The leader of each student group did this salute at the end, which elicited wild cheers and applause each time.
summer, so I have stepped in and literally just joined the team. While my remaining time here is limited, I think I should be able to work on a few cool projects. Because this ministry deals with work directly related to initiatives by the President, I am hopeful (though doubtful) that I will get to meet the Big Boss Lady herself at some point!
I am now familiarizing myself with the country’s long-term Poverty Reduction Strategy (PRS) and Liberia’s Vision 2030, before using that information to help strategize and inform this department’s 5-year plan. Even after only a day and a half, I can already see that it will be very useful for me to understand the different country perspectives from both the private and now public sectors.
Ridiculous fact that I did not realize until reading the PRS today: At the time of the election , there had been no
electricity (except from small private generators) or
piped water anywhere
in Liberia for 15 years! To think that an entire country was without even a trace of grid electricity as recently as 2005, seems insane to me. While there is still not
Cheering with a BWI handkerchief
Since I had no other BWI paraphernalia, this girl gave me her handkerchief to wave.
much electricity or running water in much of the country, it’s come a long way. Just knowing that fact and seeing where Monrovia is today certainly inspires optimism.
There are also a slew of other Kennedy School interns out here working across all the government ministries. It’s been fun finally meeting them, as I had been communicating with this “Liberia group” for awhile now, but never got to meet them in country until now because I had been the only one stationed in Kakata instead of Monrovia. Automatic friends in new places are always awesome.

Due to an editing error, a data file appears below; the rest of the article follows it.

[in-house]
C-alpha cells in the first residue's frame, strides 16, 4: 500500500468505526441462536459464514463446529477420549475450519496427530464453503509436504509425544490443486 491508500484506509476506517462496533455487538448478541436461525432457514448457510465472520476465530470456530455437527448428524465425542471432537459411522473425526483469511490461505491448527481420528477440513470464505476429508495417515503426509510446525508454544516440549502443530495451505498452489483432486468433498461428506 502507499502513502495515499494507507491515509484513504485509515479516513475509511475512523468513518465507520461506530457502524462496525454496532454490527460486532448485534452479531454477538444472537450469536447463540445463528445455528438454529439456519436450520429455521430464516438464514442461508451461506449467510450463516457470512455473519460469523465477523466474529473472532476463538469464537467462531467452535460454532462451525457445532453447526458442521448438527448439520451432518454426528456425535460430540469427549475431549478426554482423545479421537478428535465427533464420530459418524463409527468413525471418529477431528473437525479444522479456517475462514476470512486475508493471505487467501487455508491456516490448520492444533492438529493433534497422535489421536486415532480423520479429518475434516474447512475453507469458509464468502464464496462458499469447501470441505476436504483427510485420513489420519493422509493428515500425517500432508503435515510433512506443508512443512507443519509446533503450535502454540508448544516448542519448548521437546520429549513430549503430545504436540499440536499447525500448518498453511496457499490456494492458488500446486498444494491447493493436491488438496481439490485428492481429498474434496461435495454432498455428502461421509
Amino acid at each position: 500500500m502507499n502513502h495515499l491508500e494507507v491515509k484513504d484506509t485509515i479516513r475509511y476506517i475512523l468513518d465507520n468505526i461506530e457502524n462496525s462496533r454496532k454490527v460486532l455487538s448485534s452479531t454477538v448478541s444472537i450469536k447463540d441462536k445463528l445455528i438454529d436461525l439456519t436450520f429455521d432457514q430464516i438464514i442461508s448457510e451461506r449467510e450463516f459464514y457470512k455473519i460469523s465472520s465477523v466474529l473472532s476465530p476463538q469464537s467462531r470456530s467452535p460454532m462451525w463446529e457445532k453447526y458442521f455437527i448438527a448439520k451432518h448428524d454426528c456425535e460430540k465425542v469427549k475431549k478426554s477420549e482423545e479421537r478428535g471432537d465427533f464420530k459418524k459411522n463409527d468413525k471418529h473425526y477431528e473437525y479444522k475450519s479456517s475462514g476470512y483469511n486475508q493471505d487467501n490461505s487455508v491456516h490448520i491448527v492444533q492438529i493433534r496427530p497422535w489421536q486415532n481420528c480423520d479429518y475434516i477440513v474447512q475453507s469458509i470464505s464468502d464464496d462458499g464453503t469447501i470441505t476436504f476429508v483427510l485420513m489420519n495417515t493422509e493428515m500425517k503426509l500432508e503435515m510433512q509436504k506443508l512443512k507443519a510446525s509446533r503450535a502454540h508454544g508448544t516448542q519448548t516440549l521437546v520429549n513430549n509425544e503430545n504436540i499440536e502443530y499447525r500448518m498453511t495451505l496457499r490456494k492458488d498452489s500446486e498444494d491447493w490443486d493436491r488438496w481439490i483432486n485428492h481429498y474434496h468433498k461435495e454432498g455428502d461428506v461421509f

Looking back on just my short time here so far, it seems that everything truly does happen for a reason. I would not have wanted to leave Liberia without knowing Monrovia well, for it is the nucleus of business and government— with its beaches and bad drainage, crazy traffic and cacophony of shiny new buildings next to crumbled storefronts. But, I am also grateful for my time in Kakata, for it is so abundantly clear that this Monrovia life is not Liberia. The expat life in Monrovia is so separated from real life here. It
Ballots Not Bullets
Common billboard seen around, this one appropriately in front of the National Elections Commission
features its own unaffordable supermarkets, hotels, good restaurants and real bars that have flat screen TV’s showing Wimbledon and free speedy Wifi— while just .5%!<(MISSING)/i>
of the country are Internet users at all. The contrasts continue to shock me even as I have learned to expect them.